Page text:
In the wake of disaster, St. Mary's Hospital quickly assembled emergency relief. Our goal was to rehabilitate and rebuild the lives of disaster victims. An abandoned farm along Taitung City's Zhiben Road that the Veterans' Affairs Commission was trying to lease became the foundation upon which this goal would grow.

Over the following year, nearly 4 acres of dilapidated farmland was transformed into a lush oasis which not only provided valuable job opportunities for disaster victims and aboriginals, but also served as a place to promote organic agriculture, as well as soil and water conservation. St. Mary's Health Farm is a welcome opportunity for visitors to get close to Mother Earth. Its facilities are diverse and include a farm plot for the general public to develop agricultural skills, an agrarian workshop, holiday farmer's market, a therapeutic garden, sales center and adjoining restaurant.

13. BMRI


In spite of the purity and beauty of the land, about 600 people in Taitung die of cancer every year. Moreover, Taitung's average life expectancy is a baffling ten years less than that of Taipei citizens, making it the lowest in the entire nation. One major contributor to shortened lifespan is the lack of resources in cancer screening. Unfortunately, many locals (especially those in remote areas) only discover cancer in its later stages, resulting in the need for painful and often futile treatments.

But in early 2012, a meeting between hospital associate administrator, Jennifer Chen and Olivia Chang, the president of Aurora Imaging Technology, resulted in a donation which was to change the lives of women all over Taitung –the donation of a cutting-edge Mobile Breast MRI System, worth over $2million USD! Only three hospitals in Taiwan have this class of system and although patients must pay out of pocket for the service, there is still a two month queue. As insurance does not cover the screening expense, mammograms for Taiwanese women are still considered optional and perhaps even a luxury.

Thanks to the generous donation from Aurora Imaging Technology, St. Mary's will now be able to provide free service to the Taitung area. Combined with St. Mary's Breast Cancer Support Group, this new BMRI system will be used to address all areas of breast health. Over the following years, we are hoping to make thousands of screenings for those at high-risk of breast cancer and significantly reduce the mortality rate of this disease in Taitung. Despite the heavy operating costs (about $200 000 USD per year), the arrival of BMRI to Taitung is nothing short of a miracle, bound to create many more miracles for the women of Taitung!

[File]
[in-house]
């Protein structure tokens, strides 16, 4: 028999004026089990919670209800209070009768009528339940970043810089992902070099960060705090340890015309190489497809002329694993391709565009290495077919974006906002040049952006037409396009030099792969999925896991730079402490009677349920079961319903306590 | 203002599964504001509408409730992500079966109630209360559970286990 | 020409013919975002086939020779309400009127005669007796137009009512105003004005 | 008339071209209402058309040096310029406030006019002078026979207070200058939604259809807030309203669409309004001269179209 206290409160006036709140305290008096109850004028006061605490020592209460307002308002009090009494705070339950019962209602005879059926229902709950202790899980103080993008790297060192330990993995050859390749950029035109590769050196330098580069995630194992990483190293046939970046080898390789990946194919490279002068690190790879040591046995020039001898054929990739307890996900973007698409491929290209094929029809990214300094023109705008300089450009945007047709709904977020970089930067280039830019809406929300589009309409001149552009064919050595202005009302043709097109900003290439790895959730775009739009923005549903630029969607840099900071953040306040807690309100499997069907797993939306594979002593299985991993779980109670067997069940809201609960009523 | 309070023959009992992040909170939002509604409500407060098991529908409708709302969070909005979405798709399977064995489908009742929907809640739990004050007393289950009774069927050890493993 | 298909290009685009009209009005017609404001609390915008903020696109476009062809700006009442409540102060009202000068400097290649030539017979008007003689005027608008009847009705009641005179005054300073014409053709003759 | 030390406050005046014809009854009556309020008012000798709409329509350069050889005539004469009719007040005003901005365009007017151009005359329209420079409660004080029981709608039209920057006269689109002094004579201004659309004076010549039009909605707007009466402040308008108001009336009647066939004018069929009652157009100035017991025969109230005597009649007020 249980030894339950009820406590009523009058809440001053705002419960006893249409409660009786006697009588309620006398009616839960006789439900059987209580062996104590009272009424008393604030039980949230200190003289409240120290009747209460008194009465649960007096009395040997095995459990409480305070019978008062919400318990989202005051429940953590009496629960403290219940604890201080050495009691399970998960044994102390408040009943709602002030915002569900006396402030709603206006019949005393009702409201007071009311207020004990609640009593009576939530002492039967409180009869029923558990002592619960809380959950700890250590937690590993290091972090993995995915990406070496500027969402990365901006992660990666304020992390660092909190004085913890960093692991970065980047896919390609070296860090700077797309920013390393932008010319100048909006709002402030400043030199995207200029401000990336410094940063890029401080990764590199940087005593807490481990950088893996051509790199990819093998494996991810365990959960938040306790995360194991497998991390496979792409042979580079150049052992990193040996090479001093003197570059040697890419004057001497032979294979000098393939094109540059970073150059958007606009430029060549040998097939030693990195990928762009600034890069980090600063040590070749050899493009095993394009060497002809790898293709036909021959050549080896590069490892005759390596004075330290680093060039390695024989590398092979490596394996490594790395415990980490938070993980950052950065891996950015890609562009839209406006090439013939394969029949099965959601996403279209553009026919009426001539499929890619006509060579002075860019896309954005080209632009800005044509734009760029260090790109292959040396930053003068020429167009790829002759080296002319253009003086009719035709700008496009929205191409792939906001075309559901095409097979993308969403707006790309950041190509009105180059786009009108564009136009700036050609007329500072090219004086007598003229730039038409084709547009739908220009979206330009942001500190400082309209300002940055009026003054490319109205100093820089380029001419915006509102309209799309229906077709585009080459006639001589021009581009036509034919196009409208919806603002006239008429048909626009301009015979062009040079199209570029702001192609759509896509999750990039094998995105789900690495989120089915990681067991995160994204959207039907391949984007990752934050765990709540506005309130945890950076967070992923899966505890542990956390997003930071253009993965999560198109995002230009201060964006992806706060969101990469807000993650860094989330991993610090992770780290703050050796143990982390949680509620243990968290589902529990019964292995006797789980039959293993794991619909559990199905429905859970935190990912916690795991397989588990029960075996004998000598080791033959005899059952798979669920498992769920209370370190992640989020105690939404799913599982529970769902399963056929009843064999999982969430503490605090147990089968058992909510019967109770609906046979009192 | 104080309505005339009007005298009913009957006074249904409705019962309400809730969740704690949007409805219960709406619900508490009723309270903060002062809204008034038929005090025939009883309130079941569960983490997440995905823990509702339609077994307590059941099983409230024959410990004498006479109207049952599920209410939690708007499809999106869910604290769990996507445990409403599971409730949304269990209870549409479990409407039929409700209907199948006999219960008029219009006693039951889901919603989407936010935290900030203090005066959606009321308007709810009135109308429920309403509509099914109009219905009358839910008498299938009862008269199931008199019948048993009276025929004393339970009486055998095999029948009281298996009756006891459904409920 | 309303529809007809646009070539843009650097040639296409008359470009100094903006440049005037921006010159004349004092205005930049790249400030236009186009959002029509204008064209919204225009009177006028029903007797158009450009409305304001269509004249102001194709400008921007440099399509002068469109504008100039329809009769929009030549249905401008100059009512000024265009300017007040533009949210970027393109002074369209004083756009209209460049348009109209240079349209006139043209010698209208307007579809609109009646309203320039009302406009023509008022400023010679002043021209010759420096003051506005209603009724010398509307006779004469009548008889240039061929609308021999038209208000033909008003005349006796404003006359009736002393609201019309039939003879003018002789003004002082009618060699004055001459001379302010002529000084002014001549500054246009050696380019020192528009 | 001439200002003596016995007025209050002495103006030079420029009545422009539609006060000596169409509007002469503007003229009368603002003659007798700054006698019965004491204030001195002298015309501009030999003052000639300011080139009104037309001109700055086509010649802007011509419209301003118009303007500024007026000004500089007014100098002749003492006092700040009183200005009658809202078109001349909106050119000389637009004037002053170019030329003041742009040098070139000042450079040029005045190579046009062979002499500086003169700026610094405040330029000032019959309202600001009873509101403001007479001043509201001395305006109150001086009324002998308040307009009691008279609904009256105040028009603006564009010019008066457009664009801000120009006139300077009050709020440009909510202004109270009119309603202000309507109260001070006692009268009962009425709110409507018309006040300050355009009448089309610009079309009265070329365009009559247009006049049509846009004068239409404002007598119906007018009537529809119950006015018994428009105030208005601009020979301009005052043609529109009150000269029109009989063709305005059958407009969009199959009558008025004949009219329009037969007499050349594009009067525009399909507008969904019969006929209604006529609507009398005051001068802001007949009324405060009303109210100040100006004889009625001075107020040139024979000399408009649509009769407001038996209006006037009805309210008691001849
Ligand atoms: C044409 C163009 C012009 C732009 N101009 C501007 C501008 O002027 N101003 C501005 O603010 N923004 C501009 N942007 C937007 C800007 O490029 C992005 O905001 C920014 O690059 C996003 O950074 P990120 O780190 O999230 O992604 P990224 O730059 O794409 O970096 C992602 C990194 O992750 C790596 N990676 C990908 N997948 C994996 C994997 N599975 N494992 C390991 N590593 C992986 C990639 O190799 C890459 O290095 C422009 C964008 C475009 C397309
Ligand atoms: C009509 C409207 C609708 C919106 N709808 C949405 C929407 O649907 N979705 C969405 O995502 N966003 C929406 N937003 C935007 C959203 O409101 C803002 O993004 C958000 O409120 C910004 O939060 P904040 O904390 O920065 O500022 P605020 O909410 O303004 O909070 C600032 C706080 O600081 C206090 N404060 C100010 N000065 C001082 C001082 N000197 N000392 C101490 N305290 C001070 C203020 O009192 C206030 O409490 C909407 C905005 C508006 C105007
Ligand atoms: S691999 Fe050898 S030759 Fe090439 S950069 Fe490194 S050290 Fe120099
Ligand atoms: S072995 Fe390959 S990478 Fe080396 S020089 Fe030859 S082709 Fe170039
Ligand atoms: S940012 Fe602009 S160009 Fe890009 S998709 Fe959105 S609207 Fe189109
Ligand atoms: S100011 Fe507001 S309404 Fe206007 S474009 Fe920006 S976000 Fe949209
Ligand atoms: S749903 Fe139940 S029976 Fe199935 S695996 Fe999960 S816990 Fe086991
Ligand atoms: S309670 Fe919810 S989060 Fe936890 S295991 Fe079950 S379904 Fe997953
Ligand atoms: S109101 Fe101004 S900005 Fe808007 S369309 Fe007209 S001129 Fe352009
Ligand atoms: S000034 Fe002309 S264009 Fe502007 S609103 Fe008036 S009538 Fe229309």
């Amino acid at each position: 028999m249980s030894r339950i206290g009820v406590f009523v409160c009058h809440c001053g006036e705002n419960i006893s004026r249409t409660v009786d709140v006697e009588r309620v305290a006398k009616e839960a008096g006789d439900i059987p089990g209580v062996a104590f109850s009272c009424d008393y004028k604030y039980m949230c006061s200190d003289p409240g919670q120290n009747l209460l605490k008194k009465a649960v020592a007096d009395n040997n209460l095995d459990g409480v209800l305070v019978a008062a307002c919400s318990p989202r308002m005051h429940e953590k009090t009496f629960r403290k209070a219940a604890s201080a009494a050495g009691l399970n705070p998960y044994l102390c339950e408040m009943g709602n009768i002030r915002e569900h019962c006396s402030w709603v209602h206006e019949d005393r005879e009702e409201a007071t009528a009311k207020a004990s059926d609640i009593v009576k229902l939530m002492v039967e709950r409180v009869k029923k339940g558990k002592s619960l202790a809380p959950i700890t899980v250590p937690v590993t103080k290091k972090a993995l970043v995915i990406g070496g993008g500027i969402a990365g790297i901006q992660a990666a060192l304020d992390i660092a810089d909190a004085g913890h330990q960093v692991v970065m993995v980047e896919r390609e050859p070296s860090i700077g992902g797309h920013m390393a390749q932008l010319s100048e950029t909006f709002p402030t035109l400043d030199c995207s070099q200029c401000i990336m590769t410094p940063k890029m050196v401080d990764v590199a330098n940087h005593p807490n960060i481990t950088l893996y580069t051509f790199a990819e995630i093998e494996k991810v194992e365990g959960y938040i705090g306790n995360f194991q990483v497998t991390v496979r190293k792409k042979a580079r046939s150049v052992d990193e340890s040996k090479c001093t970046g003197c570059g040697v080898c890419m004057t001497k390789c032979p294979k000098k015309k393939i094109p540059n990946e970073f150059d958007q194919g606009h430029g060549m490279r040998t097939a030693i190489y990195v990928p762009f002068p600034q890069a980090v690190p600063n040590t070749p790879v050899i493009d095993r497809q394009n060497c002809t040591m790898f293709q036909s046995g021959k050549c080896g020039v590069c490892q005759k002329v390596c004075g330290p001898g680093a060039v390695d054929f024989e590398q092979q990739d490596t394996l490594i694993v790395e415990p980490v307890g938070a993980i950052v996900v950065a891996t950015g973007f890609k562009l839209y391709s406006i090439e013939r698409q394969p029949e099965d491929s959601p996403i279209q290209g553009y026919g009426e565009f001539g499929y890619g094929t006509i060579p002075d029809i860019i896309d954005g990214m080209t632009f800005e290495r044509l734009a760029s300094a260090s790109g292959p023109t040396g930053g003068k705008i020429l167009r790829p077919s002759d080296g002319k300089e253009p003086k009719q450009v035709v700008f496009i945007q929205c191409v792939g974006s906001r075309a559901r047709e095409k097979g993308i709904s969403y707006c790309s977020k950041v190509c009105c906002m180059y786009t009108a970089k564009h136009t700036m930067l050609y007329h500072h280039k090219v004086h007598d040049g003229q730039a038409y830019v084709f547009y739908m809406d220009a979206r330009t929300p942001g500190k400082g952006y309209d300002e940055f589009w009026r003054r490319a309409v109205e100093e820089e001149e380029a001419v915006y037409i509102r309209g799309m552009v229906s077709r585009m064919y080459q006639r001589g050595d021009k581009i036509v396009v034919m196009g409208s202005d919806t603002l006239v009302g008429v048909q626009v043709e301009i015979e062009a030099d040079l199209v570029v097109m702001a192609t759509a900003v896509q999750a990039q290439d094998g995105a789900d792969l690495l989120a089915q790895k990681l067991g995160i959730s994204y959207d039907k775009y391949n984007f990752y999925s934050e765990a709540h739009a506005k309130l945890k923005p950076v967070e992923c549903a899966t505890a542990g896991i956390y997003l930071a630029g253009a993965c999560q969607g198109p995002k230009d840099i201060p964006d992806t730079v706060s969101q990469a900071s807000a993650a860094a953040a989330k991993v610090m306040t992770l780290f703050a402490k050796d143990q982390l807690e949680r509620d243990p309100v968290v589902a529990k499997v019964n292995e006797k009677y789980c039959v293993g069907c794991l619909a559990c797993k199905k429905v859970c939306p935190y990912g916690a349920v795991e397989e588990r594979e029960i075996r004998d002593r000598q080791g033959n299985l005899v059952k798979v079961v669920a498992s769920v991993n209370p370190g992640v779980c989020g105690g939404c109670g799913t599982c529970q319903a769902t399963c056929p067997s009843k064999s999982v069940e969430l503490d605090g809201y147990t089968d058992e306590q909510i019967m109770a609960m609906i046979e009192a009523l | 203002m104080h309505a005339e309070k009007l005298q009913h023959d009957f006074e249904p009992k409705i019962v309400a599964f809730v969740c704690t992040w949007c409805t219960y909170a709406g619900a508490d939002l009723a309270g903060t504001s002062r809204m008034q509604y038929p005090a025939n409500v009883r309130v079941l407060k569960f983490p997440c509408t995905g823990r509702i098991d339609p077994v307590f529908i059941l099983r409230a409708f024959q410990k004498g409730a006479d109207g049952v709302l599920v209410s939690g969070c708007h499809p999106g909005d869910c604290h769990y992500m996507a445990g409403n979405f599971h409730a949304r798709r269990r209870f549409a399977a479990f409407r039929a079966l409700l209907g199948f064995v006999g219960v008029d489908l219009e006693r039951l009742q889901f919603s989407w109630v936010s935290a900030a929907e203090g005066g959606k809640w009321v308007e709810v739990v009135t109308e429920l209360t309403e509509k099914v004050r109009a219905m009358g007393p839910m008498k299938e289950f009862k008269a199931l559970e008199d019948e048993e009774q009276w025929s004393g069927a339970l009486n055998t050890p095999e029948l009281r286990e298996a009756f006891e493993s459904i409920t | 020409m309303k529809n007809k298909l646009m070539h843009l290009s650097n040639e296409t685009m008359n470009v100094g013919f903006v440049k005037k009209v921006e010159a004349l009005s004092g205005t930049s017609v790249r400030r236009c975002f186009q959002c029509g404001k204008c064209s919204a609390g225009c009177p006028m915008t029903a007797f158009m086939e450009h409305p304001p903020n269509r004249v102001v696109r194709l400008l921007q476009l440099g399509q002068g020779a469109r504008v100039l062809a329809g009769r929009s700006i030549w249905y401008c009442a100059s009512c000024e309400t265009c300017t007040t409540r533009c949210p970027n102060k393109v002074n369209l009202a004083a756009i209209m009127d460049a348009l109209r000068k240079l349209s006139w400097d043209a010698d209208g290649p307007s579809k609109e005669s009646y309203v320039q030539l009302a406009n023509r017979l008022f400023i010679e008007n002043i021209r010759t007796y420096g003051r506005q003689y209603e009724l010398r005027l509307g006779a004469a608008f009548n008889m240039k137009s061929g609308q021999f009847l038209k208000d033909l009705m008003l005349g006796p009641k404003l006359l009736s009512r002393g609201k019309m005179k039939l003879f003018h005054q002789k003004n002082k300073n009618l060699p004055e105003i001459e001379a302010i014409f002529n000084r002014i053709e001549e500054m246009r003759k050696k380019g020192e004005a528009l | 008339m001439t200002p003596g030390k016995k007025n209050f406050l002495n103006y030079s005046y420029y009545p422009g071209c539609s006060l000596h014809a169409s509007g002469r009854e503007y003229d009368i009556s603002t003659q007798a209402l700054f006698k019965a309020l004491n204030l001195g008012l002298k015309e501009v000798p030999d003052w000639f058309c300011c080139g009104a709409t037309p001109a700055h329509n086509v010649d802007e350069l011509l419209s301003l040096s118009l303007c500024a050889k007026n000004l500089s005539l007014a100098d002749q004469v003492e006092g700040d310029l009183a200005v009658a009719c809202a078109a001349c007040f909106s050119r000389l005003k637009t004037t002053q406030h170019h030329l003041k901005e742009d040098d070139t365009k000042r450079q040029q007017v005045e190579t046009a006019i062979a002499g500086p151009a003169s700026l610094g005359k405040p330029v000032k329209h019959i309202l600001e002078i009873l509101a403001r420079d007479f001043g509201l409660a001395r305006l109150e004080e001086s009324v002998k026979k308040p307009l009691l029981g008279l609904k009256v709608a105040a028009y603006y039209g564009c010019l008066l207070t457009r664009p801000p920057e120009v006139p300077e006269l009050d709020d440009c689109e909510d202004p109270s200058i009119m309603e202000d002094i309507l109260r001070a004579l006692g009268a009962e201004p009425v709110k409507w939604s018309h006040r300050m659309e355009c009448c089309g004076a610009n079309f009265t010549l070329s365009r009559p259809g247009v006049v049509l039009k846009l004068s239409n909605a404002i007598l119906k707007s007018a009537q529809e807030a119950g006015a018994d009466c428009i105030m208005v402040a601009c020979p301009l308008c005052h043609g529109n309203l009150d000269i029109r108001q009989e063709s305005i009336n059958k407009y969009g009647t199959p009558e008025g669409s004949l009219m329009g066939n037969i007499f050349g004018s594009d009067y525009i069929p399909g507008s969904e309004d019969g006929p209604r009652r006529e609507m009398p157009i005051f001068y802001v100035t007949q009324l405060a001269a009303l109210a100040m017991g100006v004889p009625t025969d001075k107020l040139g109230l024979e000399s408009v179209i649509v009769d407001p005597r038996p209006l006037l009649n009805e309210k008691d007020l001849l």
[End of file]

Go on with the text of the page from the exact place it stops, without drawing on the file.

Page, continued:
St. Mary's Hospital is also pleased to welcome Dr. P.J. Huang, Chief Director of Taipei Medical University Hospital's Breast Health Center and experienced doctor, as the Chief Director of the new Breast Health Center in Taitung.

14. Jialan Health Center


Imagine waking up one day to find that of your ten neighbors only two remain.


On October 8, 2009, Flood 88 ravaged Taitung, drenching the land and washing away many of the houses of Tai Ma Li township. St. Mary’s Hospital was immediately on the scene, providing aid and relief to disaster survivors. However, we soon realised that there is a great difference between simply rebuilding houses and rebuilding homes. To rebuild a house, you have to set some foundation and lay some bricks, but to rebuild a home and the lives which once filled it, requires much more.